Using iOS Notifications, Cryptography and iCloud to build your own Chat App V

I should start this article with a disclaimer, it based on iOS 13, Swift 5 and Xcode 11.x. If you reading this and those numbers look dated, be forewarned.

I should also warn you that notifications and iCloud code, involve Apple’s infrastructure which means you will need an Apple Developers account to use them.

Obviously this is part V, you need to go back to the beginning for it to make any sense, indeed you need to look at the notifications series before do that else your struggle, yes I am sorry, but we’re talking about 10 medium articles with an average 4 minute read each, so 40 minutes before you get here. 40 minutes that is not including cut’n’paste and debugging time :) but hey wait … you’ll have kick a**e chat app by that point. Imagine in less an hour you could have built your own alternative to whatapp.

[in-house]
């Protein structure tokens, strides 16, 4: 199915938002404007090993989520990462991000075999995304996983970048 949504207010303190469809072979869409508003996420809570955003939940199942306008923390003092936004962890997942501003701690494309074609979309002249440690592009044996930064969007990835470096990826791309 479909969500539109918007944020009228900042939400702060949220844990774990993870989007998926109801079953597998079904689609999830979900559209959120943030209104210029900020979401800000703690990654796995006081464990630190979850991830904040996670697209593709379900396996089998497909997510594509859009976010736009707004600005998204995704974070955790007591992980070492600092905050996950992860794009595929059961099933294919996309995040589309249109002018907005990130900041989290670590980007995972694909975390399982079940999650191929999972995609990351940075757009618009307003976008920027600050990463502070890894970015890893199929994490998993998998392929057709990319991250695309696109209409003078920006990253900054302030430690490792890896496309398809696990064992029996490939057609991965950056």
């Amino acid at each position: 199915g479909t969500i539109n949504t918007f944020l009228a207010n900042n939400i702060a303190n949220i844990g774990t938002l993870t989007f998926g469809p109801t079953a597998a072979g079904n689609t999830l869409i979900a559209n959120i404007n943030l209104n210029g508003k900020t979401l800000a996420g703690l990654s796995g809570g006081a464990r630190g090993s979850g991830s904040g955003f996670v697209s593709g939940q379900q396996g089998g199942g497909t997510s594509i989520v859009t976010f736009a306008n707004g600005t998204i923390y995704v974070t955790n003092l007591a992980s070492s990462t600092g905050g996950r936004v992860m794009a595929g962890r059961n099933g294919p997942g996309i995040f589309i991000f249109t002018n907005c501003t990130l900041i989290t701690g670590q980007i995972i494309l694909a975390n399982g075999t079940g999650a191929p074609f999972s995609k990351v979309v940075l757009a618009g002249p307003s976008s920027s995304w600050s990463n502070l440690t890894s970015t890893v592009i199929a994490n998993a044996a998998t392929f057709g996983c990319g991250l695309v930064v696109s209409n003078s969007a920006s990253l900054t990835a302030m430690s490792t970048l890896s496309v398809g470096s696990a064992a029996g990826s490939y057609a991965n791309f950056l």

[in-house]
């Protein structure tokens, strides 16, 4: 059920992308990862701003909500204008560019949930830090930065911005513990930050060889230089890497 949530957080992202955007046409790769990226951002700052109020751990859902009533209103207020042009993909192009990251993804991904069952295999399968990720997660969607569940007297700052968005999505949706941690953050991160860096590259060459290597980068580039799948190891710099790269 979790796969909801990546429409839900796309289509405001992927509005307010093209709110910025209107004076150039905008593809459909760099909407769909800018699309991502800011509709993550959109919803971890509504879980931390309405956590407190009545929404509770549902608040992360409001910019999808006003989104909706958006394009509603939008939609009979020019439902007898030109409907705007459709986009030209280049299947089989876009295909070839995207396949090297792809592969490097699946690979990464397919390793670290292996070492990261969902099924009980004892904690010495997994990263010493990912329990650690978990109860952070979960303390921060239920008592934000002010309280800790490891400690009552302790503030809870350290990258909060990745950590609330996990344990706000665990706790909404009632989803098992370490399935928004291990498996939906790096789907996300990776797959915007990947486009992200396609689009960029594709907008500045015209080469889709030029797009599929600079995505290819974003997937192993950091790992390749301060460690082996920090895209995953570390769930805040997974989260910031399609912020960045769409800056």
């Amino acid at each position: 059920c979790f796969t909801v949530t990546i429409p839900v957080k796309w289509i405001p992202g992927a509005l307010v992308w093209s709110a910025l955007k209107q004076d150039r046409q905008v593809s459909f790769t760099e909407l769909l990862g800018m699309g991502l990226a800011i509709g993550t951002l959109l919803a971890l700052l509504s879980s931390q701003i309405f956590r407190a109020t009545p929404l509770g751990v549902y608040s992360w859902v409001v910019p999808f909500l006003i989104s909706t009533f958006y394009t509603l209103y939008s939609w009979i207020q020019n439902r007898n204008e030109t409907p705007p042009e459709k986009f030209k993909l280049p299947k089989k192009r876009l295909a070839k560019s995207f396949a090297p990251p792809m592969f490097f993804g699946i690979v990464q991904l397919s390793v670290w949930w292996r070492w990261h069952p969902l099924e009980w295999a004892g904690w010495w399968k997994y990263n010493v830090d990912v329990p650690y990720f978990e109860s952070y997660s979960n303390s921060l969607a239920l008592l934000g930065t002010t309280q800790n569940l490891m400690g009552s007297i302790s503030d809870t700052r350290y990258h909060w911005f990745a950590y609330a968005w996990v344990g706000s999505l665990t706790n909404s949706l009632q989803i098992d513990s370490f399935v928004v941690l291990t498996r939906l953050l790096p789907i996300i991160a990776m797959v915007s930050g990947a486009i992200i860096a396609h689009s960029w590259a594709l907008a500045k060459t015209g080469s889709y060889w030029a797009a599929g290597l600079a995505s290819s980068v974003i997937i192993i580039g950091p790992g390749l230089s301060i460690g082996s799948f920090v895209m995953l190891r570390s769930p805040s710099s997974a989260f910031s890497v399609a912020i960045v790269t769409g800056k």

Ok, hopefully that preamble didn’t completely put you off and you’re still here. Before I continue coding, some open thoughts.

We left off at a crash site. Did you figure out what the bug was. It was the sequence. If you choose a person to message before they had logged into another device, it picked up the wrong public signature, an old one which at worst crashed the app, at best left you in dark aka it didn’t work.

Now we can fix the crash, but the problem remains. One of you has an old signature and even worst you sent an invite using it. What is the fix.

Fix.1

My first thought was to freeze the public/private key pair generation. You do it once, never replace it again. I think it will work, but we can surely do better.

Fix 2.